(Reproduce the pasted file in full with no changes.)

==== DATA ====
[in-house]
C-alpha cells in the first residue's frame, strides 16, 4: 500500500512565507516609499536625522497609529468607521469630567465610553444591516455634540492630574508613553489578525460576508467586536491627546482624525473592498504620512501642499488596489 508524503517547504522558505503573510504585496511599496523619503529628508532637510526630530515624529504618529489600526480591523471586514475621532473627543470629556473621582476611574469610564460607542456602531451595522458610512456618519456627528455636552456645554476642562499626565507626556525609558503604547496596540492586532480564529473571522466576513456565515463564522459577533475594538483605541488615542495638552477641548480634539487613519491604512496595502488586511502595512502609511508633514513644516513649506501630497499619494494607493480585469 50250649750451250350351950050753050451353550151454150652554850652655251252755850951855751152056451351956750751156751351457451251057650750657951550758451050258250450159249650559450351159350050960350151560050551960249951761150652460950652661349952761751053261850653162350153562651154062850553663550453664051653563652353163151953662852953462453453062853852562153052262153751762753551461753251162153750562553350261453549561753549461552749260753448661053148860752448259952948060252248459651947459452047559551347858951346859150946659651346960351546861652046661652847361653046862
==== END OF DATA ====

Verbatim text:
[in-house]
C-alpha cells in the first residue's frame, strides 16, 4: 500500500512565507516609499536625522497609529468607521469630567465610553444591516455634540492630574508613553489578525460576508467586536491627546482624525473592498504620512501642499488596489 508524503517547504522558505503573510504585496511599496523619503529628508532637510526630530515624529504618529489600526480591523471586514475621532473627543470629556473621582476611574469610564460607542456602531451595522458610512456618519456627528455636552456645554476642562499626565507626556525609558503604547496596540492586532480564529473571522466576513456565515463564522459577533475594538483605541488615542495638552477641548480634539487613519491604512496595502488586511502595512502609511508633514513644516513649506501630497499619494494607493480585469 50250649750451250350351950050753050451353550151454150652554850652655251252755850951855751152056451351956750751156751351457451251057650750657951550758451050258250450159249650559450351159350050960350151560050551960249951761150652460950652661349952761751053261850653162350153562651154062850553663550453664051653563652353163151953662852953462453453062853852562153052262153751762753551461753251162153750562553350261453549561753549461552749260753448661053148860752448259952948060252248459651947459452047559551347858951346859150946659651346960351546861652046661652847361653046862